If Blackbird were a drinking game, your state of influence would depend on the parameters you chose. Knocking one back every time a character said words akin to “acceptance” and “unconditional love” would leave you nearly sober. Pick “Jesus,” “God,” “pray,” and “sin,” however, and you’re en route to alcohol poisoning within the first 10 minutes.
So it’s a relief when a high-school girl named Leslie (Wanita “‘D. Woods” Woodgett) says, “It might be nice to take a break from Jesus for a while,” right after those opening scenes. From then on, director Patrik-Ian Polk (who co-adapted a novel by the same name with Rikki Beadle-Blair) reins in the God talk, at least enough to tame the dialogue from power drill to small hammer.
That doesn’t mean Blackbird is subtle. The present-day story takes place in a small Mississippi town, where 17-year-old Randy (Julian Walker) is the lead of the school choir and, like most of his neighbors, a strict Christian. But he’s struggling with his sexuality, having nightly wet dreams about his friend Todd (Torrey Laamar) and denying that he’s gay whenever his other friends encourage him to open up. But it doesn’t matter whether Randy’s inner circle would be accepting—as he tells a confidant, “I wake up soaked in… sin.”
The apparent conflict between religion and queerness is Blackbird’s central story. But while the well-intentioned Polk eventually metes out talk of the former more judiciously, he then guns it to Full Gay Ahead: The theatrical Randy not only ends up as one of the leads in his school’s envelope-pushing production of Romeo & Julian, he’s hired for a student film in which his character is raped by a man. The actor playing the rapist is Marshall (Kevin Allesee), and wouldn’t you know it—he’s gay, assertive, and cute.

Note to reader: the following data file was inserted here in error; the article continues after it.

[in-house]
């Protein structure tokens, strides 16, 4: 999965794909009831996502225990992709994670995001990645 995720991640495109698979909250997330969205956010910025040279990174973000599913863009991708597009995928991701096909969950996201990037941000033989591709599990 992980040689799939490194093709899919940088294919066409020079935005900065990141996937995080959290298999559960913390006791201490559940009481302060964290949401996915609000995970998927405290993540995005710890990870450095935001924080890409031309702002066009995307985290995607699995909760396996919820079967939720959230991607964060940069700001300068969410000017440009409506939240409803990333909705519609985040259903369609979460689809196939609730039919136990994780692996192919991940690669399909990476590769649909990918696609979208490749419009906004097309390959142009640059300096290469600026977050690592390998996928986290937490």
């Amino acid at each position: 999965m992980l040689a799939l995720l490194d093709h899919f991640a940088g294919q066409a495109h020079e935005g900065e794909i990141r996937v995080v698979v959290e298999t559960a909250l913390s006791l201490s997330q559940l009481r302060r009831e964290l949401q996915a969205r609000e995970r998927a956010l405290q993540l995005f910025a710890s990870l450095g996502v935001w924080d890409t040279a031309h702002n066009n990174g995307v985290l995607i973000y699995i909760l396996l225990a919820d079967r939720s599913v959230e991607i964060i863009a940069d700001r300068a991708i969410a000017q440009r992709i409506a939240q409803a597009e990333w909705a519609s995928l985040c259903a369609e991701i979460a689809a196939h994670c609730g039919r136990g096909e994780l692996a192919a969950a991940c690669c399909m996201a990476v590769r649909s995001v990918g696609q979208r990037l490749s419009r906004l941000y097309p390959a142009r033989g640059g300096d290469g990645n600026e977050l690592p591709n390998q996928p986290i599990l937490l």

Blackbird is praiseworthy for tackling an aspect of coming out that burdens many of the faithful—their anxiety isn’t only about social ramifications, but the common belief that the Bible says homosexuality is a sin. (Randy jumps out of bed after one dream to pray for the fantasies to stop and is later subjected to a trippy and just plain bizarre “deliverance” ritual, performed by his pastor and mother.) But then Polk overstuffs the 99-minute film with other issues, including teen pregnancy, abortion, and sexually transmitted infections. Randy’s four friends sure are unlucky.
A meatier subplot—one that actually factors into Randy’s angst—involves his younger sister, who’s been missing for six years. The girl’s disappearance has crippled their mother, Claire (Mo’Nique, by far the most memorable of the cast), into a delusional, occasionally psychotic shell who has only brief touches with reality. Her husband, the kids’ father (Isaiah Washington, known for his use of homophobic slurs IRL), left. When Claire sees Randy kissing a boy, her rage is palpably wrenching as she fires hateful thoughts at her son, essentially blaming him for his sister’s kidnapping.
In addition to the hot-words overkill, Blackbird offers some gut-busting exchanges (“So you do believe in God?” “I do when I’m with you”) and unrealistic, obvious behavior (Randy shoots daggers at Todd’s girlfriend when she joins them while rehearsing a song). But along with Mo’Nique and Washington’s performances, the film’s message about the toxicity of self-denial redeems it, if just barely. Like Randy, Blackbird is safe from condemnation.